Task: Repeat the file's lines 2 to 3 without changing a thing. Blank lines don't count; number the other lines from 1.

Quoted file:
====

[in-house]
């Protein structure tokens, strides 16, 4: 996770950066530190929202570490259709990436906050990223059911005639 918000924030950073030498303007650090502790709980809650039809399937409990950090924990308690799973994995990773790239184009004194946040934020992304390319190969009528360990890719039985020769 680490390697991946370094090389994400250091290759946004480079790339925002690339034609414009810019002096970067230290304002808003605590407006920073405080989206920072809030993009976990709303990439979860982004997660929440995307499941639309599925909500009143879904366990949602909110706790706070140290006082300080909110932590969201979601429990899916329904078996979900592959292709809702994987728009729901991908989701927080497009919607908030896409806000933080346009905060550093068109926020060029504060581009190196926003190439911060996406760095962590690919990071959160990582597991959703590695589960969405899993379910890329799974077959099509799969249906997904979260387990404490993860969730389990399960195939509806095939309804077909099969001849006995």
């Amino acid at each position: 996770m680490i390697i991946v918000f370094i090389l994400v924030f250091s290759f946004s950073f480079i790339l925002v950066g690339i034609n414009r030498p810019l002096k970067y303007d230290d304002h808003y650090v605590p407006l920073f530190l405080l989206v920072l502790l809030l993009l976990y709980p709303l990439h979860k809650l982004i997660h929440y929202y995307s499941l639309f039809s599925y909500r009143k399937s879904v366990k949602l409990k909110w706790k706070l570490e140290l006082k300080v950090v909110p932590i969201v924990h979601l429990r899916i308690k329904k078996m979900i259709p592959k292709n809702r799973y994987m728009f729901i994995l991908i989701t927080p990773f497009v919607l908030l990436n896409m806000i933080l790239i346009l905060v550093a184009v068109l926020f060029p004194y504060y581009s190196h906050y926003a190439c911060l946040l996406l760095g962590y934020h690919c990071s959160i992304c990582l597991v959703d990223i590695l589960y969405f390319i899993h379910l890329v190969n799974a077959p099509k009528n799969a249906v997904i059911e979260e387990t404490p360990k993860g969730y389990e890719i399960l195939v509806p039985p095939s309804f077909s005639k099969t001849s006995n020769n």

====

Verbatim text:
């Protein structure tokens, strides 16, 4: 996770950066530190929202570490259709990436906050990223059911005639 918000924030950073030498303007650090502790709980809650039809399937409990950090924990308690799973994995990773790239184009004194946040934020992304390319190969009528360990890719039985020769 680490390697991946370094090389994400250091290759946004480079790339925002690339034609414009810019002096970067230290304002808003605590407006920073405080989206920072809030993009976990709303990439979860982004997660929440995307499941639309599925909500009143879904366990949602909110706790706070140290006082300080909110932590969201979601429990899916329904078996979900592959292709809702994987728009729901991908989701927080497009919607908030896409806000933080346009905060550093068109926020060029504060581009190196926003190439911060996406760095962590690919990071959160990582597991959703590695589960969405899993379910890329799974077959099509799969249906997904979260387990404490993860969730389990399960195939509806095939309804077909099969001849006995």
């Amino acid at each position: 996770m680490i390697i991946v918000f370094i090389l994400v924030f250091s290759f946004s950073f480079i790339l925002v950066g690339i034609n414009r030498p810019l002096k970067y303007d230290d304002h808003y650090v605590p407006l920073f530190l405080l989206v920072l502790l809030l993009l976990y709980p709303l990439h979860k809650l982004i997660h929440y929202y995307s499941l639309f039809s599925y909500r009143k399937s879904v366990k949602l409990k909110w706790k706070l570490e140290l006082k300080v950090v909110p932590i969201v924990h979601l429990r899916i308690k329904k078996m979900i259709p592959k292709n809702r799973y994987m728009f729901i994995l991908i989701t927080p990773f497009v919607l908030l990436n896409m806000i933080l790239i346009l905060v550093a184009v068109l926020f060029p004194y504060y581009s190196h906050y926003a190439c911060l946040l996406l760095g962590y934020h690919c990071s959160i992304c990582l597991v959703d990223i590695l589960y969405f390319i899993h379910l890329v190969n799974a077959p099509k009528n799969a249906v997904i059911e979260e387990t404490p360990k993860g969730y389990e890719i399960l195939v509806p039985p095939s309804f077909s005639k099969t001849s006995n020769n």